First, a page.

The response to the move thus far is mixed, but many complain that it breaks their current process and makes little sense, outside of creating pressure to purchase a RHEL subscription. One petition opposing the move asks the governing board that they “continue the regular development of CentOS as a stable, downstream of RHEL with standard versioning.”

“By making CentOS a test distribution, it completely destroys its usefulness as the stable, free, enterprise-ready operating system for which it has been cherished by millions over the last 16 years,” the petitioners write. “This move seems like a strategy by Red Hat to convince people that want a stable, enterprise operating system to be forced to migrate to their prohibitively expensive, for-profit OS.”

In its announcement, Red Hat appears to attempt to fend off this sort of argument, citing Facebook’s running of “millions of servers supporting its vast global social network, all of which have been migrated (or are migrating) to an operating system they derive from CentOS Stream.” At the same time, an FAQ on the topic says that Red Hat will begin offering “low- or no-cost programs for a variety of use cases” of the RHEL Developer subscription during the first half of 2021, including options for open source projects and teams.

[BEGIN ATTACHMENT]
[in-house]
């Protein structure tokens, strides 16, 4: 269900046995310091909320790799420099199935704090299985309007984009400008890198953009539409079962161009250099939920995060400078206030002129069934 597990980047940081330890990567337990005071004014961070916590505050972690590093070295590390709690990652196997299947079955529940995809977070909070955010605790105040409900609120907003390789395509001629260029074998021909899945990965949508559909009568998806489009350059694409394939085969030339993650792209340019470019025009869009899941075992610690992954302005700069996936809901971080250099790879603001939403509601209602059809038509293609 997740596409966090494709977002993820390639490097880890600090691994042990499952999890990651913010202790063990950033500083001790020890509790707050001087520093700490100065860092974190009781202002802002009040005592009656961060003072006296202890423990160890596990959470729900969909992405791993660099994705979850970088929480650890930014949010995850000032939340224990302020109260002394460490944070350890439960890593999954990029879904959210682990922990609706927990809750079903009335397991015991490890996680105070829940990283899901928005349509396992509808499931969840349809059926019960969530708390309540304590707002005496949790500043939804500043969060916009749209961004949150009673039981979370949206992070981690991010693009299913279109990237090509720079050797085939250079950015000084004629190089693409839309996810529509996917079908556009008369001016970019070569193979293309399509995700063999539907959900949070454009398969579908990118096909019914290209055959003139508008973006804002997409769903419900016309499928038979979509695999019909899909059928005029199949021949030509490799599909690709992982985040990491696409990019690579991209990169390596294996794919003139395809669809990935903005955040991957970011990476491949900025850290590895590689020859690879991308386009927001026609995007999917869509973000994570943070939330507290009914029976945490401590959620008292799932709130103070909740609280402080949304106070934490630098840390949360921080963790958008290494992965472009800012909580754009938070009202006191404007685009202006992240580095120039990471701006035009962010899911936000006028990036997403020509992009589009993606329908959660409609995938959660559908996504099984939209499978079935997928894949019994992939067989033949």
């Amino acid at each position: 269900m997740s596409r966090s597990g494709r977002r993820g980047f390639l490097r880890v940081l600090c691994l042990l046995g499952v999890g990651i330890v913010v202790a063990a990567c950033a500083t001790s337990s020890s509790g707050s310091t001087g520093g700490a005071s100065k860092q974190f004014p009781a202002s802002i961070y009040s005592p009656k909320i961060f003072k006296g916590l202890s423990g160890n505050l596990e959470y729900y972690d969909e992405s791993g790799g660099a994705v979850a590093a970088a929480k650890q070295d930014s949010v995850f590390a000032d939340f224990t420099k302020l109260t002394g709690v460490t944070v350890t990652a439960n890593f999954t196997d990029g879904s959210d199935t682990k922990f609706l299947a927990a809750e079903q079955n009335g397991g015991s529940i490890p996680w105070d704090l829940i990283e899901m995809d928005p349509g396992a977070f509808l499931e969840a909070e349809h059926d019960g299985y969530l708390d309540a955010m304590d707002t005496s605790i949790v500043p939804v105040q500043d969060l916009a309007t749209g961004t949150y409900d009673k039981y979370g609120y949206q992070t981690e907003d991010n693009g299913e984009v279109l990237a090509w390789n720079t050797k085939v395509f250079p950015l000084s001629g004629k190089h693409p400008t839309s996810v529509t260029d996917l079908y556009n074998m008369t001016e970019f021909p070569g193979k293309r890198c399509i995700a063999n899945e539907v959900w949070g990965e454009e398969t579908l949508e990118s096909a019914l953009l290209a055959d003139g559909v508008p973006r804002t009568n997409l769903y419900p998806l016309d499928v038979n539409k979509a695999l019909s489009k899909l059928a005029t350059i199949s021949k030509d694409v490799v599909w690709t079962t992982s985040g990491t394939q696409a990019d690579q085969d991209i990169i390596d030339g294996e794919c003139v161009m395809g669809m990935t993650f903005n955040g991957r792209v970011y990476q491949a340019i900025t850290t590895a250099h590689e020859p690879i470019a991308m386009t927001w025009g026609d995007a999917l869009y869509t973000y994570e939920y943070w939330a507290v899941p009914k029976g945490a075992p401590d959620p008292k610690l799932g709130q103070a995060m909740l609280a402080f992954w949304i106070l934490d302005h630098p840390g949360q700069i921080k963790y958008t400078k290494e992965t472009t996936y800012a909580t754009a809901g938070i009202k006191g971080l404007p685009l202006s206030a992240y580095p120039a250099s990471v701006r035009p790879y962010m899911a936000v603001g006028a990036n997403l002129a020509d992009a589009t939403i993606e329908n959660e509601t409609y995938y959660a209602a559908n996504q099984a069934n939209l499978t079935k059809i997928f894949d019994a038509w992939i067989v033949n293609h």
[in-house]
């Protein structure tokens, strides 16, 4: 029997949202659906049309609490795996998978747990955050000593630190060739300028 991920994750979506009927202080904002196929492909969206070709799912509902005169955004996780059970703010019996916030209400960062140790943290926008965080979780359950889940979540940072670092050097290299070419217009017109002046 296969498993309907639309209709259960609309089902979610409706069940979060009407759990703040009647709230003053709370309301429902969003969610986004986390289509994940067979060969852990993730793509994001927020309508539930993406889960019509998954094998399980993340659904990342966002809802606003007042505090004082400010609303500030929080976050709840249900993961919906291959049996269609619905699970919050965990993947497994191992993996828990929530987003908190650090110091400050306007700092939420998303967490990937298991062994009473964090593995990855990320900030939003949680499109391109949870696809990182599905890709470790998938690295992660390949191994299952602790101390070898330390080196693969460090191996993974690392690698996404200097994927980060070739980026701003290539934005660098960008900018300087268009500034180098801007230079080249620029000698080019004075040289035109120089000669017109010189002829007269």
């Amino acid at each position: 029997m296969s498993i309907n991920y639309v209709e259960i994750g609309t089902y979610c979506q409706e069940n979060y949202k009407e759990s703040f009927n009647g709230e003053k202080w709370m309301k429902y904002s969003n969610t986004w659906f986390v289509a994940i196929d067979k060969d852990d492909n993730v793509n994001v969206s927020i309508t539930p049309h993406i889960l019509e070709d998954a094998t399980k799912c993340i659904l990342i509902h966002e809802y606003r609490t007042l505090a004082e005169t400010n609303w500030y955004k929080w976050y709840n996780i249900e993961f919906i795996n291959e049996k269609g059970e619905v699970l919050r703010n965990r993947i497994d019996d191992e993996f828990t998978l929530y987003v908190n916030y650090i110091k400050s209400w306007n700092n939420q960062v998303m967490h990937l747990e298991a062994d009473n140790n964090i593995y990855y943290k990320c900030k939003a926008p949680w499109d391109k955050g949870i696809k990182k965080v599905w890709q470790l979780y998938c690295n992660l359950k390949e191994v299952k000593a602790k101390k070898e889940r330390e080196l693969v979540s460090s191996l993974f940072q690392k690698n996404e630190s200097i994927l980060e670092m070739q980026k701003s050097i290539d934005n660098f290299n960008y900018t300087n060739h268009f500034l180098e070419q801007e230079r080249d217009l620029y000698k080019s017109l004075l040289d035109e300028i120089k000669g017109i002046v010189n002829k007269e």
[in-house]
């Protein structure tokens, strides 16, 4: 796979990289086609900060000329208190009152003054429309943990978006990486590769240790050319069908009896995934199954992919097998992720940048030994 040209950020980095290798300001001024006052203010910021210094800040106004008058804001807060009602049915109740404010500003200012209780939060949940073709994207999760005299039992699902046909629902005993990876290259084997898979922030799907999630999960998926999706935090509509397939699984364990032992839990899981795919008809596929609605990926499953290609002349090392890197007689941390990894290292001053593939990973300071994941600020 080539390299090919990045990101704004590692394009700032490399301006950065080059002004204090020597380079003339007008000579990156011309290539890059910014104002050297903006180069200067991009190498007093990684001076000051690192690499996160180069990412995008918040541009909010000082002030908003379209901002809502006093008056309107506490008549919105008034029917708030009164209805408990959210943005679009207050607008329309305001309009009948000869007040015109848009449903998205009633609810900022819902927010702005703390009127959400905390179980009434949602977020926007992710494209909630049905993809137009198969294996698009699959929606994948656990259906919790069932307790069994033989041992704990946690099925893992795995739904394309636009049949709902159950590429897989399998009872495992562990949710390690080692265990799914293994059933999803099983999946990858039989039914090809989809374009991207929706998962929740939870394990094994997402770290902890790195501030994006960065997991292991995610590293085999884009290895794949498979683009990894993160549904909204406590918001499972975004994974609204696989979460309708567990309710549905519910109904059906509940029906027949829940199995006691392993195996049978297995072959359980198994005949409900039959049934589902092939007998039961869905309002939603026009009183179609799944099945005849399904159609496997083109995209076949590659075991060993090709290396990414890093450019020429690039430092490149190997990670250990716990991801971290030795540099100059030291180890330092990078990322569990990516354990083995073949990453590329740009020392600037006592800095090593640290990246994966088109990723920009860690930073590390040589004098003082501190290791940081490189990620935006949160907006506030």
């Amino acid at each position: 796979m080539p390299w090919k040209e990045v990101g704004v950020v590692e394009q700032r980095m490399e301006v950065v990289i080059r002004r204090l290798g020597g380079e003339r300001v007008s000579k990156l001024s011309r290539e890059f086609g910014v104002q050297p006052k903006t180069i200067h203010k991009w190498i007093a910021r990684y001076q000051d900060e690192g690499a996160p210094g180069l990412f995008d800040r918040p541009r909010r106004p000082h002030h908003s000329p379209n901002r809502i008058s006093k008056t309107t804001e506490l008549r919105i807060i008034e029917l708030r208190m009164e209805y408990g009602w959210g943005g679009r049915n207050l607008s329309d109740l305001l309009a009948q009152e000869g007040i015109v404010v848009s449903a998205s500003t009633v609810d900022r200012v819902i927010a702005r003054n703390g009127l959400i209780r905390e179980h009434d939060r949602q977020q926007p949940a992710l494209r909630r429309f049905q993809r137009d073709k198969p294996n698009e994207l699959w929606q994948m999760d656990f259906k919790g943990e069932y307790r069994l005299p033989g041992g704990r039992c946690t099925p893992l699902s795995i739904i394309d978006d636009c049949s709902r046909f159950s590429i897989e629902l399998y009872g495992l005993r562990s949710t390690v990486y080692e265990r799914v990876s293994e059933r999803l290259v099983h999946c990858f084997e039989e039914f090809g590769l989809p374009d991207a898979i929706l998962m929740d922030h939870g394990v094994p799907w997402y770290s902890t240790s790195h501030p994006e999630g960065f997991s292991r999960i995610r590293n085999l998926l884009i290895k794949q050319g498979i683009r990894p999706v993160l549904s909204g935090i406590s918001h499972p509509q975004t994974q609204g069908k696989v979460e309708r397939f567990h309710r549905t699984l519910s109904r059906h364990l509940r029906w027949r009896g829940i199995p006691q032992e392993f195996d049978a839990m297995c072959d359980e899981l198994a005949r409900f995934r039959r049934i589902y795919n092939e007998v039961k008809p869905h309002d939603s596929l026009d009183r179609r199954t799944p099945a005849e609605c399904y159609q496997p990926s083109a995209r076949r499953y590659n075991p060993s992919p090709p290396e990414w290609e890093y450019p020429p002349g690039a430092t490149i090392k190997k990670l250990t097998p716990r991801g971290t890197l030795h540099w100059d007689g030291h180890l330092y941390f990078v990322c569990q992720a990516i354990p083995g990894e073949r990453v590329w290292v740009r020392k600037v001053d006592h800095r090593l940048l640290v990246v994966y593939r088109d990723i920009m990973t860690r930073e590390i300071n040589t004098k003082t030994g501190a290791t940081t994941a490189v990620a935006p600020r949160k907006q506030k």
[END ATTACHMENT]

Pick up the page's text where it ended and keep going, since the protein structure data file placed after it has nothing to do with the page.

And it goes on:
As for commercial users of CentOS, Red Hat is less opaque about their guidance in this realm: “If you’re using CentOS Linux in a commercial deployment, we suggest you look at moving to RHEL for the added management technologies, security, and support that are an integral part of the RHEL subscription. Our sales teams can help you identify the appropriate offerings that match your use case,” they write.

CentOS board member Jim Perrin, who previously worked for Red Hat as part of the 2014 CentOS “acquisition”, offered his own explanation on why he thinks “this is a good move.” Perrin says that, in his 16 years of involvement, he’s spoken with “countless developers” who wanted to push the limits, but were unable to, in turn spawning “an entire cottage industry of 3rd party repositories.”